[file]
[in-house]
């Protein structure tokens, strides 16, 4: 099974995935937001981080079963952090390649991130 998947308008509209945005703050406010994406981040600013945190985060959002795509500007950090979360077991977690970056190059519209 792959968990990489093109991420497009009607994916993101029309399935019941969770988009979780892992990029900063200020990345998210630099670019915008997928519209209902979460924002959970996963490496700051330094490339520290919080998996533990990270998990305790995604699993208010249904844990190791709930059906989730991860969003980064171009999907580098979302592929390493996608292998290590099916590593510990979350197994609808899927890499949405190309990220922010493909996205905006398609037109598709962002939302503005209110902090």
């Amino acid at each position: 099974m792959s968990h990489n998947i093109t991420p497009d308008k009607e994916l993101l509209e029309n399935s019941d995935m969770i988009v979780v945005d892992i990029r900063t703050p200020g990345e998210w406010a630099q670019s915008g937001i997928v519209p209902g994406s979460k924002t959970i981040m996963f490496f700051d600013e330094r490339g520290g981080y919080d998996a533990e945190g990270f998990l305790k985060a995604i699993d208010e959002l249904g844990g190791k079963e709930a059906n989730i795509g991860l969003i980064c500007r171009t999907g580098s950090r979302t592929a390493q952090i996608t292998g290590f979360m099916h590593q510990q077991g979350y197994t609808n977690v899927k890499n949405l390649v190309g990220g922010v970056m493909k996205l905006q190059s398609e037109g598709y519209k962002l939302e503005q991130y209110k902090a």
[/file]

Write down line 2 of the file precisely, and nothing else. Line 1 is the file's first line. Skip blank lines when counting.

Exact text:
């Protein structure tokens, strides 16, 4: 099974995935937001981080079963952090390649991130 998947308008509209945005703050406010994406981040600013945190985060959002795509500007950090979360077991977690970056190059519209 792959968990990489093109991420497009009607994916993101029309399935019941969770988009979780892992990029900063200020990345998210630099670019915008997928519209209902979460924002959970996963490496700051330094490339520290919080998996533990990270998990305790995604699993208010249904844990190791709930059906989730991860969003980064171009999907580098979302592929390493996608292998290590099916590593510990979350197994609808899927890499949405190309990220922010493909996205905006398609037109598709962002939302503005209110902090």